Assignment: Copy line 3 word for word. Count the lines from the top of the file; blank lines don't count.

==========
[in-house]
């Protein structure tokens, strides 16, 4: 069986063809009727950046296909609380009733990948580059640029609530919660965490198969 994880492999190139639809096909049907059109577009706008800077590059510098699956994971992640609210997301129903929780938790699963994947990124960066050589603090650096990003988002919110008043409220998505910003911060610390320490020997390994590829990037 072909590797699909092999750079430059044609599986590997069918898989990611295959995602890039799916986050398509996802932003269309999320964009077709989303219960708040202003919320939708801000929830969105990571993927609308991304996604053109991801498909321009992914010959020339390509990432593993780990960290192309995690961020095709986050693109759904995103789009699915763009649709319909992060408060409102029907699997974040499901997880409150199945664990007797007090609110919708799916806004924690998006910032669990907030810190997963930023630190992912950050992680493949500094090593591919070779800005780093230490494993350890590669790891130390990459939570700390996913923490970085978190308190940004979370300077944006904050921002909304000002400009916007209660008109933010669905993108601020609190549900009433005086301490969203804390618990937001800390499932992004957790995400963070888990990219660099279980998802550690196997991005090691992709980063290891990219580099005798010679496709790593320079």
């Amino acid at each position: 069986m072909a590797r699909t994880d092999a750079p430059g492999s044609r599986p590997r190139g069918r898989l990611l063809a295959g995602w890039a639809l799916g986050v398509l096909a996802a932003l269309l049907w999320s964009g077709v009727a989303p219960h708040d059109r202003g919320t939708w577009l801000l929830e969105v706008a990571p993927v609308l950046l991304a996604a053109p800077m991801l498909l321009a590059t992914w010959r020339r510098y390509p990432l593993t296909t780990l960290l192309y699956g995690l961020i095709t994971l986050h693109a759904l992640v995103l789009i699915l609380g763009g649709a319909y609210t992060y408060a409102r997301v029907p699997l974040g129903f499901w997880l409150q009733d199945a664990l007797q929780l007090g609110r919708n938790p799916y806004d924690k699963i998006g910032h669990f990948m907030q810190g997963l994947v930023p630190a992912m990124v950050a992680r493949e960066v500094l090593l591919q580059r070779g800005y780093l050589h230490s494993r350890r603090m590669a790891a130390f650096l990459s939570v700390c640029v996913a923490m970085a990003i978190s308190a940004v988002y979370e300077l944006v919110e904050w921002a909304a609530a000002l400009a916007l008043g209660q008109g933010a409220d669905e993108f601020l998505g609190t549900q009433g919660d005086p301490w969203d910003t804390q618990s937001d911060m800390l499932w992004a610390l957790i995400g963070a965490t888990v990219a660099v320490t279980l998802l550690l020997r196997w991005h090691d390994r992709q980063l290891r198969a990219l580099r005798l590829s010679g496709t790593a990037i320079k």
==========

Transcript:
């Amino acid at each position: 069986m072909a590797r699909t994880d092999a750079p430059g492999s044609r599986p590997r190139g069918r898989l990611l063809a295959g995602w890039a639809l799916g986050v398509l096909a996802a932003l269309l049907w999320s964009g077709v009727a989303p219960h708040d059109r202003g919320t939708w577009l801000l929830e969105v706008a990571p993927v609308l950046l991304a996604a053109p800077m991801l498909l321009a590059t992914w010959r020339r510098y390509p990432l593993t296909t780990l960290l192309y699956g995690l961020i095709t994971l986050h693109a759904l992640v995103l789009i699915l609380g763009g649709a319909y609210t992060y408060a409102r997301v029907p699997l974040g129903f499901w997880l409150q009733d199945a664990l007797q929780l007090g609110r919708n938790p799916y806004d924690k699963i998006g910032h669990f990948m907030q810190g997963l994947v930023p630190a992912m990124v950050a992680r493949e960066v500094l090593l591919q580059r070779g800005y780093l050589h230490s494993r350890r603090m590669a790891a130390f650096l990459s939570v700390c640029v996913a923490m970085a990003i978190s308190a940004v988002y979370e300077l944006v919110e904050w921002a909304a609530a000002l400009a916007l008043g209660q008109g933010a409220d669905e993108f601020l998505g609190t549900q009433g919660d005086p301490w969203d910003t804390q618990s937001d911060m800390l499932w992004a610390l957790i995400g963070a965490t888990v990219a660099v320490t279980l998802l550690l020997r196997w991005h090691d390994r992709q980063l290891r198969a990219l580099r005798l590829s010679g496709t790593a990037i320079k």